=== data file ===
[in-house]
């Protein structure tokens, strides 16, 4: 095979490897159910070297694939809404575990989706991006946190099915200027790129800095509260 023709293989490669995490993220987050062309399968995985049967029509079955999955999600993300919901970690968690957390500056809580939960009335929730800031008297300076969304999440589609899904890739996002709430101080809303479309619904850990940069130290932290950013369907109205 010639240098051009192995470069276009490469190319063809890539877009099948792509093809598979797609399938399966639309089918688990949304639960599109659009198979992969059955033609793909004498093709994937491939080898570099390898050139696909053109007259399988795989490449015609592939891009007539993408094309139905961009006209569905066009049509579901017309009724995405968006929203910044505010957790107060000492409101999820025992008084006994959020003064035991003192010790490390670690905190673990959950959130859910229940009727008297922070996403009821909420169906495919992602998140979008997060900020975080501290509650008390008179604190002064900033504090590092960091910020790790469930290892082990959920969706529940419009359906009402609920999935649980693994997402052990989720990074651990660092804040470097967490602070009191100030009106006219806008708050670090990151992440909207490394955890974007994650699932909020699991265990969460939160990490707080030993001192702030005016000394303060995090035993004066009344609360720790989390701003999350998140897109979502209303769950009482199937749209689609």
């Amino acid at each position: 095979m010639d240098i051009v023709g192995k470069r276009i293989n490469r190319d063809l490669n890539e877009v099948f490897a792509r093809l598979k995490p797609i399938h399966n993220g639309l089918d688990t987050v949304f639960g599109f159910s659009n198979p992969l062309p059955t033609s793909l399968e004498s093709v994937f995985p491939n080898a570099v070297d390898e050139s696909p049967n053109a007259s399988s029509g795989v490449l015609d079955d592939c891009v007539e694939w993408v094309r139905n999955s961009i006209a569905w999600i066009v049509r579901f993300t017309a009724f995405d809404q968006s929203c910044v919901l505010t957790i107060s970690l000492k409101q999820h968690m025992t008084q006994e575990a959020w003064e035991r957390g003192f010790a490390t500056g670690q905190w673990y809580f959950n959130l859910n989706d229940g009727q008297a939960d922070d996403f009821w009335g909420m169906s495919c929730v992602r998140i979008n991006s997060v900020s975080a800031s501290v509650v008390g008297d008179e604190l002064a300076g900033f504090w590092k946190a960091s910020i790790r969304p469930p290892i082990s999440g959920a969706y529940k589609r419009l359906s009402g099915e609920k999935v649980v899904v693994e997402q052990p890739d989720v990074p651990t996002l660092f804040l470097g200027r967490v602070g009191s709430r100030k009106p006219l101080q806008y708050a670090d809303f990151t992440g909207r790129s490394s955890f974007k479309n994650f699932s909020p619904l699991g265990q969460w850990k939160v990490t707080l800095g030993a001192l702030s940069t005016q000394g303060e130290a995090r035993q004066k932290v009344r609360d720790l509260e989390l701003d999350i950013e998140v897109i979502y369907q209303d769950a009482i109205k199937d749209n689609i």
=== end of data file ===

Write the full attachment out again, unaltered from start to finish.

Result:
[in-house]
């Protein structure tokens, strides 16, 4: 095979490897159910070297694939809404575990989706991006946190099915200027790129800095509260 023709293989490669995490993220987050062309399968995985049967029509079955999955999600993300919901970690968690957390500056809580939960009335929730800031008297300076969304999440589609899904890739996002709430101080809303479309619904850990940069130290932290950013369907109205 010639240098051009192995470069276009490469190319063809890539877009099948792509093809598979797609399938399966639309089918688990949304639960599109659009198979992969059955033609793909004498093709994937491939080898570099390898050139696909053109007259399988795989490449015609592939891009007539993408094309139905961009006209569905066009049509579901017309009724995405968006929203910044505010957790107060000492409101999820025992008084006994959020003064035991003192010790490390670690905190673990959950959130859910229940009727008297922070996403009821909420169906495919992602998140979008997060900020975080501290509650008390008179604190002064900033504090590092960091910020790790469930290892082990959920969706529940419009359906009402609920999935649980693994997402052990989720990074651990660092804040470097967490602070009191100030009106006219806008708050670090990151992440909207490394955890974007994650699932909020699991265990969460939160990490707080030993001192702030005016000394303060995090035993004066009344609360720790989390701003999350998140897109979502209303769950009482199937749209689609």
């Amino acid at each position: 095979m010639d240098i051009v023709g192995k470069r276009i293989n490469r190319d063809l490669n890539e877009v099948f490897a792509r093809l598979k995490p797609i399938h399966n993220g639309l089918d688990t987050v949304f639960g599109f159910s659009n198979p992969l062309p059955t033609s793909l399968e004498s093709v994937f995985p491939n080898a570099v070297d390898e050139s696909p049967n053109a007259s399988s029509g795989v490449l015609d079955d592939c891009v007539e694939w993408v094309r139905n999955s961009i006209a569905w999600i066009v049509r579901f993300t017309a009724f995405d809404q968006s929203c910044v919901l505010t957790i107060s970690l000492k409101q999820h968690m025992t008084q006994e575990a959020w003064e035991r957390g003192f010790a490390t500056g670690q905190w673990y809580f959950n959130l859910n989706d229940g009727q008297a939960d922070d996403f009821w009335g909420m169906s495919c929730v992602r998140i979008n991006s997060v900020s975080a800031s501290v509650v008390g008297d008179e604190l002064a300076g900033f504090w590092k946190a960091s910020i790790r969304p469930p290892i082990s999440g959920a969706y529940k589609r419009l359906s009402g099915e609920k999935v649980v899904v693994e997402q052990p890739d989720v990074p651990t996002l660092f804040l470097g200027r967490v602070g009191s709430r100030k009106p006219l101080q806008y708050a670090d809303f990151t992440g909207r790129s490394s955890f974007k479309n994650f699932s909020p619904l699991g265990q969460w850990k939160v990490t707080l800095g030993a001192l702030s940069t005016q000394g303060e130290a995090r035993q004066k932290v009344r609360d720790l509260e989390l701003d999350i950013e998140v897109i979502y369907q209303d769950a009482i109205k199937d749209n689609i």